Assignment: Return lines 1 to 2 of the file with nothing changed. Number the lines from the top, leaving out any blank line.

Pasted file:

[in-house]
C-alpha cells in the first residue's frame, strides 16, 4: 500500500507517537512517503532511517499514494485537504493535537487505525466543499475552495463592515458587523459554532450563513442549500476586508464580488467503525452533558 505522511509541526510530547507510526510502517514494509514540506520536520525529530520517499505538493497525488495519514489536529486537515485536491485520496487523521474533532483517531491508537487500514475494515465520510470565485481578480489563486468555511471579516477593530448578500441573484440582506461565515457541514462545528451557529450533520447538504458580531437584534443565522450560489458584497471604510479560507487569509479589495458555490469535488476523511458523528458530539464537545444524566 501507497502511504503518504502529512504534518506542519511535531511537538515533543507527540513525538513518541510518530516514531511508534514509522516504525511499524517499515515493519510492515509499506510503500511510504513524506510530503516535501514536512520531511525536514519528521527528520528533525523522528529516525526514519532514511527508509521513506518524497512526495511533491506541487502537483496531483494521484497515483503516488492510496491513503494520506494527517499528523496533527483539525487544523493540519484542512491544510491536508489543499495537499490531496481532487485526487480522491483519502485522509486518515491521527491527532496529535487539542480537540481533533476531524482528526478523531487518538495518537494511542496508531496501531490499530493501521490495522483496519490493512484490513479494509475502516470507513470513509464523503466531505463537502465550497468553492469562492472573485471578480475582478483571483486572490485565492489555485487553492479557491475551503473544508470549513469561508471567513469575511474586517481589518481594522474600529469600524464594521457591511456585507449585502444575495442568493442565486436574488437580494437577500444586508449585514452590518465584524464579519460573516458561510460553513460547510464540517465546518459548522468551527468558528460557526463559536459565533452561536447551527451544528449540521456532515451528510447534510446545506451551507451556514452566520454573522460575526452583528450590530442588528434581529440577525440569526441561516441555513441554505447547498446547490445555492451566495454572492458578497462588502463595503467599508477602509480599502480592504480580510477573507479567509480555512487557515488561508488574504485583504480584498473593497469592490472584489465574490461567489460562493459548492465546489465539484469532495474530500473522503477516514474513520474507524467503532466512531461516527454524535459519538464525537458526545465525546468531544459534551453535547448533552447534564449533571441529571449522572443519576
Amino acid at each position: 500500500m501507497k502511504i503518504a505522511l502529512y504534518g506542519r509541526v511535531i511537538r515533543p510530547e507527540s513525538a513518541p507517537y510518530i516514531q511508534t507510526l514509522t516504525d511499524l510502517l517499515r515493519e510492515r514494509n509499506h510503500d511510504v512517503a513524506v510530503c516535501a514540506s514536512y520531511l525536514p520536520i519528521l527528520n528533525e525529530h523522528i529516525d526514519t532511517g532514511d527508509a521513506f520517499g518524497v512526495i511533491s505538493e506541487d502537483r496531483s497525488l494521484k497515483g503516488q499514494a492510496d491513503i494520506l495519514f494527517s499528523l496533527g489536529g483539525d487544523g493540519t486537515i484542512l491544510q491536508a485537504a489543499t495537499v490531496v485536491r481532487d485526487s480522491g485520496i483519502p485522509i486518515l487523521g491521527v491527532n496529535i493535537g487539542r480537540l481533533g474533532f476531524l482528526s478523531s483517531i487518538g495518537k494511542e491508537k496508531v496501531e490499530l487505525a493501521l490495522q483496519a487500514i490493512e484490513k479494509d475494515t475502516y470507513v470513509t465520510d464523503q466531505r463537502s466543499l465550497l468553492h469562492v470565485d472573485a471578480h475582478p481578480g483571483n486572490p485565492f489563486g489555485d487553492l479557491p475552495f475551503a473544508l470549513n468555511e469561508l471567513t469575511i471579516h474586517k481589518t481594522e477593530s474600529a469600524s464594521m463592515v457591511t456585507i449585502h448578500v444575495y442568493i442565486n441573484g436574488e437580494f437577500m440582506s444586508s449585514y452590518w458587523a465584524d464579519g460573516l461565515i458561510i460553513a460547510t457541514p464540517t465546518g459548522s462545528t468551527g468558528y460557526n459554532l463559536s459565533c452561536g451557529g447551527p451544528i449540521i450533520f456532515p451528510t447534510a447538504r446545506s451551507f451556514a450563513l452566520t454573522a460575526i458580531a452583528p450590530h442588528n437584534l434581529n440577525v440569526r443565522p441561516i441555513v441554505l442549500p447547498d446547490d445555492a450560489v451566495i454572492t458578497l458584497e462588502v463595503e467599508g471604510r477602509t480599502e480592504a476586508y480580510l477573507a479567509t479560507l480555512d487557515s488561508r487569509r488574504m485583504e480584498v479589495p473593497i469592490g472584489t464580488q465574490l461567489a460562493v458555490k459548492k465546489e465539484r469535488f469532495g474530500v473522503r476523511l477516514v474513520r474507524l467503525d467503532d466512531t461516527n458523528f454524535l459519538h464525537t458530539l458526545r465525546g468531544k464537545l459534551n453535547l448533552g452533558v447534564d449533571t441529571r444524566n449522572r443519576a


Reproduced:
[in-house]
C-alpha cells in the first residue's frame, strides 16, 4: 500500500507517537512517503532511517499514494485537504493535537487505525466543499475552495463592515458587523459554532450563513442549500476586508464580488467503525452533558 505522511509541526510530547507510526510502517514494509514540506520536520525529530520517499505538493497525488495519514489536529486537515485536491485520496487523521474533532483517531491508537487500514475494515465520510470565485481578480489563486468555511471579516477593530448578500441573484440582506461565515457541514462545528451557529450533520447538504458580531437584534443565522450560489458584497471604510479560507487569509479589495458555490469535488476523511458523528458530539464537545444524566 501507497502511504503518504502529512504534518506542519511535531511537538515533543507527540513525538513518541510518530516514531511508534514509522516504525511499524517499515515493519510492515509499506510503500511510504513524506510530503516535501514536512520531511525536514519528521527528520528533525523522528529516525526514519532514511527508509521513506518524497512526495511533491506541487502537483496531483494521484497515483503516488492510496491513503494520506494527517499528523496533527483539525487544523493540519484542512491544510491536508489543499495537499490531496481532487485526487480522491483519502485522509486518515491521527491527532496529535487539542480537540481533533476531524482528526478523531487518538495518537494511542496508531496501531490499530493501521490495522483496519490493512484490513479494509475502516470507513470513509464523503466531505463537502465550497468553492469562492472573485471578480475582478483571483486572490485565492489555485487553492479557491475551503473544508470549513469561508471567513469575511474586517481589518481594522474600529469600524464594521457591511456585507449585502444575495442568493442565486436574488437580494437577500444586508449585514452590518465584524464579519460573516458561510460553513460547510464540517465546518459548522468551527468558528460557526463559536459565533452561536447551527451544528449540521456532515451528510447534510446545506451551507451556514452566520454573522460575526452583528450590530442588528434581529440577525440569526441561516441555513441554505447547498446547490445555492451566495454572492458578497462588502463595503467599508477602509480599502480592504480580510477573507479567509480555512487557515488561508488574504485583504480584498473593497469592490472584489465574490461567489460562493459548492465546489465539484469532495474530500473522503477516514474513520474507524467503532466512531461516527454524535459519538464525537458526545465525546468531544459534551453535547448533552447534564449533571441529571449522572443519576